Range Rover Velar – Review
Range Rover Velar
by Liam Bird / @bird_liam
Velar. You pronounce it Vel-ar. It’s derived from the latin velare meaning to veil or cover and it was the name Land Rover engineers gave to the 26 original pre-production Range Rovers back in 1969 in a bid to hide their true identity. Those, say the Land Rover PR types of today, “were the pioneers of the luxury SUV landscape”.
In the sixties no one really knew what an SUV was. Now though, they’re everywhere, and the market keeps on growing. Land Rover know this of course – it’s their bread and butter – and that’s why they designed the Velar to slot nicely into their current line-up, between the smaller Evoque and the altogether beefier Range Rover Sport. Well, I say Land Rover. The Velar’s design is actually the work of Gerry McGovern, Land Rover’s Chief Design Officer; the man who was recently named Designer of the Year at the Festival Automobile International. The “Masterpiece” Velar SUV was singled out for praise by an international jury of experts.
I lay no claim to being a design expert myself, but what I do know is, that in the metal, the Velar’s shape, like a lot of recent McGovern designed Land Rovers, is very colour sensitive. It also works far better when fitted with bigger wheels – you can spec 22 inch rims if you’ve the funds. From some angles it really does look striking, whereas from others, well… Beauty perhaps is in the eye the beholder.
“Silky-smooth power delivery”
Those opinion-splitting looks are a result of what’s been described as “an unwavering belief in ‘reductionism’”. In reality what that means is a very clean, very sleek shape. The door handles fold flush with the rest of the body and the headlights are super-slim Matrix Laser-LEDs. The Velar is the super-stylish Range Rover, the most road-orientated one to date. It’s a rakish 5-door SUV with near concept-car looks; the kind of thing you park outside one of those near all-glass houses that hopelessly handsome linen-suited people who annoyingly collect no clutter at all build on Grand Designs. Like them, the Velar is altogether more “urban” than its muddy-booted siblings.
Or at least, I think, that was the idea. The reality is the Velar feels very much like you’d expect a Range Rover to feel.
We sampled the 300bhp V6 diesel, which, unsurprisingly, provided more than ample shove. When coupled to Land Rover’s 8-speed automatic gearbox, near silky-smooth power delivery, 0-62 mph is said to be attainable in 6.2 seconds, or if driven carefully, 44.1 Mpg is said to be the average. Five-up on a Monday morning’s dash-and-back to Chester we got 33.4.
On its air-suspension – all V6 Velars get air, 4-cylindered cars get springs – the ride was trademark wafty without being too rolly, and when a swift change of direction was required the Velar responded readily and with little complaint.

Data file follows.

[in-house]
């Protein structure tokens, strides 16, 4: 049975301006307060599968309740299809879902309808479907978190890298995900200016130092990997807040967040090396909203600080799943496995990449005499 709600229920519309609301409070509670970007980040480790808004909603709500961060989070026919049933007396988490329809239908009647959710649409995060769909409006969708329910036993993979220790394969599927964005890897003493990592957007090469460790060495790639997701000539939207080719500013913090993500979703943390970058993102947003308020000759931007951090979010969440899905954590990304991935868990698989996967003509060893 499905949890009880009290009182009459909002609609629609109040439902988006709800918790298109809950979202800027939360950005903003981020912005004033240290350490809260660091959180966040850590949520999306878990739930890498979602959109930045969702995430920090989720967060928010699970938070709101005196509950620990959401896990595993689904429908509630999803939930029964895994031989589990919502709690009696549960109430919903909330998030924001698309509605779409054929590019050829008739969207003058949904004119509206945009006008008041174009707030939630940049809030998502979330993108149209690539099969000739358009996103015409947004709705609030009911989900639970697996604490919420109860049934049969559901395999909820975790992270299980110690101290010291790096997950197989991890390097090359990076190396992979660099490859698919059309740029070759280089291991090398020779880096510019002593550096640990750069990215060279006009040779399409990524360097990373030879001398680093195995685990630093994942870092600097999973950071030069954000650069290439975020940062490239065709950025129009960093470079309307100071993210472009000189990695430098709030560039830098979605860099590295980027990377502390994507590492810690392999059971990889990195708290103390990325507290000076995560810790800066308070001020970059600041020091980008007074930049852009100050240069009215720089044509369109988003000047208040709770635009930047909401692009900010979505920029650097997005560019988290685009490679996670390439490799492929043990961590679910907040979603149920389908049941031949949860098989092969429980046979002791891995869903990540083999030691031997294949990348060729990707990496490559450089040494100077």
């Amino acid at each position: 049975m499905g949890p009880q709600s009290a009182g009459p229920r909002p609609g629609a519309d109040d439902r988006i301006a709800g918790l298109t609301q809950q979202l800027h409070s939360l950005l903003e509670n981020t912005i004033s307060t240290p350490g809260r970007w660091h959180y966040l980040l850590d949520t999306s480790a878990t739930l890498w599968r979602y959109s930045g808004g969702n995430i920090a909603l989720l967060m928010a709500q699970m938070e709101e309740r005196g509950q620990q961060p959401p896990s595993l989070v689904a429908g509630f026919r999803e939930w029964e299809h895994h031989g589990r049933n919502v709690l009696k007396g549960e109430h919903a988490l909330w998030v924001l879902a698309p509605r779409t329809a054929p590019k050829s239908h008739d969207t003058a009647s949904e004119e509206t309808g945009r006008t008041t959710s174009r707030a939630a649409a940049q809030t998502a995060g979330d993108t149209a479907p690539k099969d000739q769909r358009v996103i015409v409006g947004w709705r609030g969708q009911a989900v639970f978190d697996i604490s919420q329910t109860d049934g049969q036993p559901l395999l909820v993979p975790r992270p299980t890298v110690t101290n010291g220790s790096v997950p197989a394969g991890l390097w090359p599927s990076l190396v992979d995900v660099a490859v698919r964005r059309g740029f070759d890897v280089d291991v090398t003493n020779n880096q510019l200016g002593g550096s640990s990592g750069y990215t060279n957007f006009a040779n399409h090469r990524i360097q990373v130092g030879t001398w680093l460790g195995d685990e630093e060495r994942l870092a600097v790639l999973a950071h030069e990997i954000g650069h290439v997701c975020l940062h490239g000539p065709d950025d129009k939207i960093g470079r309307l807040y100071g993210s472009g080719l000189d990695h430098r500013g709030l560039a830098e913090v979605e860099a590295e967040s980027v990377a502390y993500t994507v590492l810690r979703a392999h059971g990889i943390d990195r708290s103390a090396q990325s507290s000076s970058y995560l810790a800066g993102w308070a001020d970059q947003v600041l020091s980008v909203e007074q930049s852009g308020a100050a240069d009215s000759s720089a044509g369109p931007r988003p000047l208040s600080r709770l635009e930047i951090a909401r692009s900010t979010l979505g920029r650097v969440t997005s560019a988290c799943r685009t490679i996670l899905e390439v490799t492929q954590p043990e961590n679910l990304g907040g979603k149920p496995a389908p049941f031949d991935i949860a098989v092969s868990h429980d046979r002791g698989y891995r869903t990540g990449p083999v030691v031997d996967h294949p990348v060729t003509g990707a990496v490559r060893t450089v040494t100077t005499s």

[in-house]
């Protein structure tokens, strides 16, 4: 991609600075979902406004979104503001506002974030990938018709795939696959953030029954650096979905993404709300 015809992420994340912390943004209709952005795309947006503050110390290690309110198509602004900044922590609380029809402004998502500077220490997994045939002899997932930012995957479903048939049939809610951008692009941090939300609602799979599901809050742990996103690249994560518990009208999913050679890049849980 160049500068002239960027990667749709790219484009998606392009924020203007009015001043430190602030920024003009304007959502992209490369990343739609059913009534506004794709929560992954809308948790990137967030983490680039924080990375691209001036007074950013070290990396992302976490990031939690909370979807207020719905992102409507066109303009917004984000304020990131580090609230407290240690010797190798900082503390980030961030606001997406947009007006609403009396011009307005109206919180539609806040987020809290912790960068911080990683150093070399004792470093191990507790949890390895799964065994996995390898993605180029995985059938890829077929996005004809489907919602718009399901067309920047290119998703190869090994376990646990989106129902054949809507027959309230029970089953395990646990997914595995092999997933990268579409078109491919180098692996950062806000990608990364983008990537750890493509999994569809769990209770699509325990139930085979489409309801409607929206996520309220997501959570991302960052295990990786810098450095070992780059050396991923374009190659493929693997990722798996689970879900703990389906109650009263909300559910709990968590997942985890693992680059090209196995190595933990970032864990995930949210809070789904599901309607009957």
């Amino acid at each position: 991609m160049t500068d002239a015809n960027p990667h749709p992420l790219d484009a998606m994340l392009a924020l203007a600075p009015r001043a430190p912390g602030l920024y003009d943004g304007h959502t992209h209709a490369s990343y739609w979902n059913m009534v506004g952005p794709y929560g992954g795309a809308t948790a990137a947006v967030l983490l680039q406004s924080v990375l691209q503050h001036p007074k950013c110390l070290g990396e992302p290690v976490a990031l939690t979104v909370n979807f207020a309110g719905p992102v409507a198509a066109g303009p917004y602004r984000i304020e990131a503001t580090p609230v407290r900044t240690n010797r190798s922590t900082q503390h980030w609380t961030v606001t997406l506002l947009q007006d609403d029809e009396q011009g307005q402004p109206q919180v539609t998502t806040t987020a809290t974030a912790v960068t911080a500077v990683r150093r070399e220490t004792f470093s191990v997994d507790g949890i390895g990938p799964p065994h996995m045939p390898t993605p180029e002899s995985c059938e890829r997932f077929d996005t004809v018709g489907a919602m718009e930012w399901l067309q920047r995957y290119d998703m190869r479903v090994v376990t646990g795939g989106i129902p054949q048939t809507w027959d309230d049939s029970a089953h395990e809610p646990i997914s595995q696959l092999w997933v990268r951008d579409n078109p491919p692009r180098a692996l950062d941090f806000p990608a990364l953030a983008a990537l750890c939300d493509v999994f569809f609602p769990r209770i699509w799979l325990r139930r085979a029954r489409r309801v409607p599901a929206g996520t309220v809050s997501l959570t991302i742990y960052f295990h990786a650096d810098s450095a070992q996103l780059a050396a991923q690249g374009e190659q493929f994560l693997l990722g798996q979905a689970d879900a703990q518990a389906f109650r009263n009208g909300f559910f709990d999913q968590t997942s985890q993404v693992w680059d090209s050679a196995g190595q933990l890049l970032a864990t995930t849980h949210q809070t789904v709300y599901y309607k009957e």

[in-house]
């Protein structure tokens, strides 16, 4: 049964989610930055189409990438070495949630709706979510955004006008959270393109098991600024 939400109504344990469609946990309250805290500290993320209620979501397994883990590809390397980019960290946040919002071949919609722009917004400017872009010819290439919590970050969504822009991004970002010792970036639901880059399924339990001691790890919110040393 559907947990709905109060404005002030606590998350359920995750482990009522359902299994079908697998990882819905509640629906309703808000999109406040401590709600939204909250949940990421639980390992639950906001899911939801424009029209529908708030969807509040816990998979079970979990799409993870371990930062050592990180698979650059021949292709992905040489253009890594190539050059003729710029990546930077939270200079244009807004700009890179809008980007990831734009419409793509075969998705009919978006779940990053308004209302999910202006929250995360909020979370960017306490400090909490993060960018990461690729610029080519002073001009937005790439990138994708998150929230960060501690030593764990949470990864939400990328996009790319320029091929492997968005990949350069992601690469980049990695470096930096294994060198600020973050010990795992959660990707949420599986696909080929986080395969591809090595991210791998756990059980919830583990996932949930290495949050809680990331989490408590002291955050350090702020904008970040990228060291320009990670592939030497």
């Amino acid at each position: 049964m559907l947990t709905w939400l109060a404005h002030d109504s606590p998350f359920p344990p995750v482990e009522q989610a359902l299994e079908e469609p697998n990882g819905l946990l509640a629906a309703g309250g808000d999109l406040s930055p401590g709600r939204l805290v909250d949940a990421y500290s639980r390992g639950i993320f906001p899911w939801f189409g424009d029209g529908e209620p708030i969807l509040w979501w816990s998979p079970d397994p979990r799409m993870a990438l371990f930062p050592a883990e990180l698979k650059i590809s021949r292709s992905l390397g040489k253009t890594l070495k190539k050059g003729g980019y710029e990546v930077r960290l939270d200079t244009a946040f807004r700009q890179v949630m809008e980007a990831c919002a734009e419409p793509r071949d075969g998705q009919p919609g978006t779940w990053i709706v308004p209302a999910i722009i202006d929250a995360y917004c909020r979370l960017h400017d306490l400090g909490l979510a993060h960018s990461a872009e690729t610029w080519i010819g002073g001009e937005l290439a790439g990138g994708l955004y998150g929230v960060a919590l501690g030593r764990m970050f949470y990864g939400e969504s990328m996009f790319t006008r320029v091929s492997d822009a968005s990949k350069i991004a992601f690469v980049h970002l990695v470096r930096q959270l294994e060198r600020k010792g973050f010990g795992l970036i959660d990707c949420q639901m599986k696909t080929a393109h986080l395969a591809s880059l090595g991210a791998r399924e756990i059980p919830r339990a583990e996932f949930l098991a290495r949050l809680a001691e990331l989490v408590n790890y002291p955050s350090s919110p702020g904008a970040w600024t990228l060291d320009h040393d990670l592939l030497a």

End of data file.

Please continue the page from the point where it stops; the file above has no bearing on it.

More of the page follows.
If only the same could be said for the rear seat passengers. Whilst the Velar gets an enormous boot, rear seat space, and for that matter rear head-room, I’m reliably (and repeatedly) informed, isn’t what you’d call generous. The leather seats are slippery too, apparently. And let’s not forget my passengers were sat behind me, all 5’ 7” of me. I’m glad I’m not 6’4”, my ears couldn’t take the beating.
Up-front I can happily report, things are significantly more comfortable. Driver and passenger both get heated and cooled, and in some cases, massaging lofty-set seats, and a near cinematic view over the square-cornered bonnet. The steering is light and direct, the driving position multi-adjustable, and, the Velar will go virtually anywhere you point it – just like a Range Rover should. It will also tow 2.5 tonnes.
The air suspension can be raised when tackling the rough stuff – not something I actually envisage many Velars ever doing – and generally the ride is good. Although, on the bigger wheels, ironically perhaps, broken tarmac and pot-holes make their presence very firmly felt.
So far then, so Range Rover. Except that is for the switches that control it all. As a result of that ‘unwavering belief in reductionism’ there are virtually none at all.
The Velar’s interior is dominated by two 10 inch touchscreens that control everything, from the Terrain Response System to the air-con, the radio to the seat heaters, and the sat-nav to the deployable tow-bar, plus everything in between. They look fantastic, and they’re beautifully clear. But, you have to take your eyes off the road – a lot – in order to operate them.
Swipe from screen to screen and instantly your rotary heater control becomes the selector for Mud and Ruts, or Sand, or Snow. It’s all a bit distracting, and they’re sometimes a bit slow to react too. I was never quite sure if I’d switched the heated windscreen on or locked the diffs. Handy in an all-weather go anywhere vehicle. Also, there’s no Apple car-play. Just how will the suburbanites cope? And should one of the fuses blow… I’d much rather have a few more tactile buttons to be honest.
Maybe I’m just a Luddite. I’ll admit, I like my Land Rovers chunky and very much clunky and I can’t wait to see what the new Defender is going to look like. Perhaps this one’s just a bit too smooth. Nevertheless, the Velar is very much the Range Rover to be seen in.
Range Rover Velar R-Dynamic HSE D300
Engine: 2,993cc V6 twin Turbo-diesel
Transmission: 8 speed auto, Four-wheel drive.
Power: 300 bhp @ 4,000rpm
Torque: 516 lbft @ 1,500 rpm
0-62MPH: 6.1 sec
Max Speed: 150 mph
CO2: 167 g/km
MPG: 44.1 (combined)
Price: £70,530 (as driven £73,520)